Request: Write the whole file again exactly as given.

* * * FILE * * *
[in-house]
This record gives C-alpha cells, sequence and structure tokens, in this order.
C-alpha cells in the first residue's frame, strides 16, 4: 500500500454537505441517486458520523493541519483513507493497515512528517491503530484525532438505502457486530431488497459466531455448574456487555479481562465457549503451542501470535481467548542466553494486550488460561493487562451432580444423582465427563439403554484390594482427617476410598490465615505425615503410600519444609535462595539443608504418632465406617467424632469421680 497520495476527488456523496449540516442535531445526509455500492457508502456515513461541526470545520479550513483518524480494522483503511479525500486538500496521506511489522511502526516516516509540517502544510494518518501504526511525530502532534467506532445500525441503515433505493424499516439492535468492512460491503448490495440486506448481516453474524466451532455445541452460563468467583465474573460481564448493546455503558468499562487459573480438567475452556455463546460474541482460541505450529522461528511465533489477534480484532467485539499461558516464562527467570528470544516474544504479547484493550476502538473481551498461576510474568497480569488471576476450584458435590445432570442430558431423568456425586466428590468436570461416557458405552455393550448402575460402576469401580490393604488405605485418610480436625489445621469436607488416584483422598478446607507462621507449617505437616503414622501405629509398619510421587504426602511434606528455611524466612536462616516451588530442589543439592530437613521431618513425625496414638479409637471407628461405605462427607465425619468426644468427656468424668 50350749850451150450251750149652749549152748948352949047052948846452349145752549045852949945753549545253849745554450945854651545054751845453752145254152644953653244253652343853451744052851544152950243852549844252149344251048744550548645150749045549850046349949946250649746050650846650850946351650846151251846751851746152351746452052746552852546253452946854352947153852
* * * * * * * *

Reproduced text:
[in-house]
This record gives C-alpha cells, sequence and structure tokens, in this order.
C-alpha cells in the first residue's frame, strides 16, 4: 500500500454537505441517486458520523493541519483513507493497515512528517491503530484525532438505502457486530431488497459466531455448574456487555479481562465457549503451542501470535481467548542466553494486550488460561493487562451432580444423582465427563439403554484390594482427617476410598490465615505425615503410600519444609535462595539443608504418632465406617467424632469421680 497520495476527488456523496449540516442535531445526509455500492457508502456515513461541526470545520479550513483518524480494522483503511479525500486538500496521506511489522511502526516516516509540517502544510494518518501504526511525530502532534467506532445500525441503515433505493424499516439492535468492512460491503448490495440486506448481516453474524466451532455445541452460563468467583465474573460481564448493546455503558468499562487459573480438567475452556455463546460474541482460541505450529522461528511465533489477534480484532467485539499461558516464562527467570528470544516474544504479547484493550476502538473481551498461576510474568497480569488471576476450584458435590445432570442430558431423568456425586466428590468436570461416557458405552455393550448402575460402576469401580490393604488405605485418610480436625489445621469436607488416584483422598478446607507462621507449617505437616503414622501405629509398619510421587504426602511434606528455611524466612536462616516451588530442589543439592530437613521431618513425625496414638479409637471407628461405605462427607465425619468426644468427656468424668 50350749850451150450251750149652749549152748948352949047052948846452349145752549045852949945753549545253849745554450945854651545054751845453752145254152644953653244253652343853451744052851544152950243852549844252149344251048744550548645150749045549850046349949946250649746050650846650850946351650846151251846751851746152351746452052746552852546253452946854352947153852